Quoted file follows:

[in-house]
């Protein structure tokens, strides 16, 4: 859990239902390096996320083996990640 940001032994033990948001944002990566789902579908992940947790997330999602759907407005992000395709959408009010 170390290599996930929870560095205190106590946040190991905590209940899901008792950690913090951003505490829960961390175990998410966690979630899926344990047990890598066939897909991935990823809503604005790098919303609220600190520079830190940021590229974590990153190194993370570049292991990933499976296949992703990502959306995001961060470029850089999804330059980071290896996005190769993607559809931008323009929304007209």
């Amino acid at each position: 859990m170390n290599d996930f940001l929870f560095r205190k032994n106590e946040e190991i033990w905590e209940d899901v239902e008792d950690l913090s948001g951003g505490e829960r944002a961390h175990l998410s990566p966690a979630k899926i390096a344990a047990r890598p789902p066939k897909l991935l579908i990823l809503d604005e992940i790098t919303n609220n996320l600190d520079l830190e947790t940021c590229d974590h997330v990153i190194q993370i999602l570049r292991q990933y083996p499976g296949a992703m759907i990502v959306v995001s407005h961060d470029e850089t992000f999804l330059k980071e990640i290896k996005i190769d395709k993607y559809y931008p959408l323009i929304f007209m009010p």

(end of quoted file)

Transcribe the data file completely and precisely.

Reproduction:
[in-house]
């Protein structure tokens, strides 16, 4: 859990239902390096996320083996990640 940001032994033990948001944002990566789902579908992940947790997330999602759907407005992000395709959408009010 170390290599996930929870560095205190106590946040190991905590209940899901008792950690913090951003505490829960961390175990998410966690979630899926344990047990890598066939897909991935990823809503604005790098919303609220600190520079830190940021590229974590990153190194993370570049292991990933499976296949992703990502959306995001961060470029850089999804330059980071290896996005190769993607559809931008323009929304007209």
């Amino acid at each position: 859990m170390n290599d996930f940001l929870f560095r205190k032994n106590e946040e190991i033990w905590e209940d899901v239902e008792d950690l913090s948001g951003g505490e829960r944002a961390h175990l998410s990566p966690a979630k899926i390096a344990a047990r890598p789902p066939k897909l991935l579908i990823l809503d604005e992940i790098t919303n609220n996320l600190d520079l830190e947790t940021c590229d974590h997330v990153i190194q993370i999602l570049r292991q990933y083996p499976g296949a992703m759907i990502v959306v995001s407005h961060d470029e850089t992000f999804l330059k980071e990640i290896k996005i190769d395709k993607y559809y931008p959408l323009i929304f007209m009010p």